INTERVIEW: REGULAR JOHN


After a brief hiatus, Regular John recently returned to the airwaves with ‘Slume’. On the back of their new album ‘Strange Flowers’, the band are about to hit the road for a national tour – Kate Nagy caught up with Ryan Adamson to talk professional goals, band dynamics and touring with Motorhead.
 

By Kate Nagy
How did the band first form?

I met our original guitarist in music class in high school, we jammed out our first two RJ songs together while the other kids looked on, confused.

Where did the band’s name come from? 

Ideally, I would not have a band name so in a sense Regular John is like an ‘anti name’ – regular is common, average and John is also a very common name. It’s not quite no name, but its two nothings stuck together. It’s also not very telling, Regular John could be a Rapper, a Dub scientist, a country singer… its kind of that old adage “we let the music do the talking, man.”
It’s also another word for a lonely person.

What are your musical influences and how have you incorporated those into your own music style?

I’m into all kinds of music, but to capture the dreamy sounds of Brian EnoNeu!, early Roxy Music, YesThe Chemical Brothersand King Tubby, and then be able to channel them into our sound is something we like doing.

How has your musical taste and styles changed over the years and where do you see yourselves going musically in the future?
Very much so, I love the feeling when I can look at all my records and still not find anything to suit my mood at the time. It means there is more music out there to suit this mood, and that there is more music to be made and expressed by this mood.
I think musically our plan is to follow our muse and expand the sounds and rhythms, keep it challenging and pure. I’d say the day it gets easy or becomes routine is the day we start all over again.
You’re about to embark on a national tour, Do you enjoy touring? 
Touring is great. We do it by car unless it’s a Perth or Tasmania trip, so it’s always nice to see bits of Australia. I think being stuck together as a band for so long really serves the creative synergy, we get in tune with each other more and more with every sojourn . Deposits in the telepathic bank I guess.
Did you learn anything from your 2011 tour with Motörhead? 

I’d say we learnt to stick to our guns and do our thing, we played our asses off and converted some tough crowds. I also learnt that a fully catered backstage is a thing of beauty.

What’s the craziest story you have from that tour?

On the last night of the tour, a Boredoms track came on and everyone began doing this weird tribal dance with Chax our drummer in the middle of the circle like some whiskey possessed Shaman.
Somehow during this hellish soiree it emerged that Chax and Miles, our guitarist, were both Scorpios. They then formed an unholy alliance known as Big Scorp and Lil’ Scorp and disappeared into the night, headed towards the seedier parts of the Gold Coast. Cal and myself stayed back to mingle, after we put out the fire.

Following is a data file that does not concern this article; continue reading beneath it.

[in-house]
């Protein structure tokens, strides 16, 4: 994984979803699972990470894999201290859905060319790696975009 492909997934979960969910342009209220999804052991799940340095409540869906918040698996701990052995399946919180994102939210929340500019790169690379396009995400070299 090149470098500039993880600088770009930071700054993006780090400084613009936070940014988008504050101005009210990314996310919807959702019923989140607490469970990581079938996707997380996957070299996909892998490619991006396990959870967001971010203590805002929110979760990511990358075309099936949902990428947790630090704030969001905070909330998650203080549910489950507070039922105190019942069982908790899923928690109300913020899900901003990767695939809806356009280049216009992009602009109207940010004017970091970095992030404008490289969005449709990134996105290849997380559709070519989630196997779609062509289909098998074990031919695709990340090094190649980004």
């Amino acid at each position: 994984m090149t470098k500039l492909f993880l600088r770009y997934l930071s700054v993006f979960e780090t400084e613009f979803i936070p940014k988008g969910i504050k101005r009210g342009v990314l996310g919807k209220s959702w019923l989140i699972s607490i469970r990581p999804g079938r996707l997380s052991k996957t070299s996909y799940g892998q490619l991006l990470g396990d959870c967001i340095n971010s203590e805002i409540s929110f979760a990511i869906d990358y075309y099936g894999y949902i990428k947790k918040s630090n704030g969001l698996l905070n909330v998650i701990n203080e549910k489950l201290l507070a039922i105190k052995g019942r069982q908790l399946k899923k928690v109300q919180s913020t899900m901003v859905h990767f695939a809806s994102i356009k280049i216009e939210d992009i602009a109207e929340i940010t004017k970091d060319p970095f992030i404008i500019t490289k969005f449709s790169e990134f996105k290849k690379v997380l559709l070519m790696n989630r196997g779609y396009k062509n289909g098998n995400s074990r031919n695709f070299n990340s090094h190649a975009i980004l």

What process to you go through to record an album? And has this changed now that your recording your second album?

Lots and lots of jamming, stopping, starting.  We might ride on the one riff for crazy amounts of time just to get the feel of it just right. There’s so many ideas flying around it’s easy to get overwhelmed. It’s a weird balance between being open to let ideas flow, but also making sure each idea serves the song in the right way.  For Strange Flowers, there wasn’t much of a change except a more relaxed vibe and perhaps a greater focus on the sonic atmosphere.

How do you feel the dynamics within the band have changed over the years?

I think everybody has worked out their place and function in the band, their musical superpower or trait if you will. I used to have metal in my spine so I try to be Wolverine. I’m not that hairy though.

You cemented your sound in Marrickville, Sydney while you were all living together and named your EP after the suburb. Why was this such an important place to you at the time and how has it influenced you as a band?
That house was integral in forging our sound. We would just jam whenever we liked and it was our own little world. Having just moved to Sydney from out in the country, suddenly we were exposed to a lot of new music, bands, experiences and people.
All these exciting new happenings definitely fueled our ideas and passion for creating, and Marrickville seemed to nurture us quite nicely.
You’ve played shows at the Big Day Out and toured with a lot of great bands. What have you gained professionally from these experiences? 

The importance of hard work and staying grateful. It’s really beautiful to play music and be able to share  it with people. Bands like Motorhead, Monster Magnet and The Datsuns realise this and it shows.

Your debut album The Peaceful Atom is a Bomb garnered critical acclaim from the likes of Rolling Stone among others, what affect did that exposure have on the band and is it something you enjoy having? 

It’s certainly nice to have people dig the sounds and then take the time to express it. I think we found it encouraging and was an affirmation that we’re on the right path.

What goals have you set yourselves professionally for the future?

The plan is to get overseas at least a couple of times next year, and put out a little something that features some ideas that are in the cauldron.

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Many thanks to Ryan for chatting to Kate. Regular John start their national tour in support of ‘Strange Flowers’ this week. Check out our news page for details.
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